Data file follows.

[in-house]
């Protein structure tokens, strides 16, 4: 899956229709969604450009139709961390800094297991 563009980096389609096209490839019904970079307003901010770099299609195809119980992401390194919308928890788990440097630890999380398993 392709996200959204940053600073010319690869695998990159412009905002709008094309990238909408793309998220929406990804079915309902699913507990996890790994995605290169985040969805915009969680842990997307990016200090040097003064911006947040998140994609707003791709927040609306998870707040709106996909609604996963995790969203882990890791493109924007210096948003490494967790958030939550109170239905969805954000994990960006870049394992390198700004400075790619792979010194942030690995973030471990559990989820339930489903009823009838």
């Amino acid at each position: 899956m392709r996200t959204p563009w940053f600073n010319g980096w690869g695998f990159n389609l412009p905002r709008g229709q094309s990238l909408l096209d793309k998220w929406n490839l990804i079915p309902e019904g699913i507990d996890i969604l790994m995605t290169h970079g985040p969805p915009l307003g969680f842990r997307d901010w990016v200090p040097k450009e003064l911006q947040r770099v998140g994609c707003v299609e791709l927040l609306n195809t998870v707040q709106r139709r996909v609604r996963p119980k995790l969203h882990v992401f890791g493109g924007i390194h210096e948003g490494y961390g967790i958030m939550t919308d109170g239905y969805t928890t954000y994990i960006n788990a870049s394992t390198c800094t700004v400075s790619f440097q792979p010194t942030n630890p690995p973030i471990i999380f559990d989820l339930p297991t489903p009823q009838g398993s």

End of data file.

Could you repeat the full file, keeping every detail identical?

[in-house]
């Protein structure tokens, strides 16, 4: 899956229709969604450009139709961390800094297991 563009980096389609096209490839019904970079307003901010770099299609195809119980992401390194919308928890788990440097630890999380398993 392709996200959204940053600073010319690869695998990159412009905002709008094309990238909408793309998220929406990804079915309902699913507990996890790994995605290169985040969805915009969680842990997307990016200090040097003064911006947040998140994609707003791709927040609306998870707040709106996909609604996963995790969203882990890791493109924007210096948003490494967790958030939550109170239905969805954000994990960006870049394992390198700004400075790619792979010194942030690995973030471990559990989820339930489903009823009838």
């Amino acid at each position: 899956m392709r996200t959204p563009w940053f600073n010319g980096w690869g695998f990159n389609l412009p905002r709008g229709q094309s990238l909408l096209d793309k998220w929406n490839l990804i079915p309902e019904g699913i507990d996890i969604l790994m995605t290169h970079g985040p969805p915009l307003g969680f842990r997307d901010w990016v200090p040097k450009e003064l911006q947040r770099v998140g994609c707003v299609e791709l927040l609306n195809t998870v707040q709106r139709r996909v609604r996963p119980k995790l969203h882990v992401f890791g493109g924007i390194h210096e948003g490494y961390g967790i958030m939550t919308d109170g239905y969805t928890t954000y994990i960006n788990a870049s394992t390198c800094t700004v400075s790619f440097q792979p010194t942030n630890p690995p973030i471990i999380f559990d989820l339930p297991t489903p009823q009838g398993s």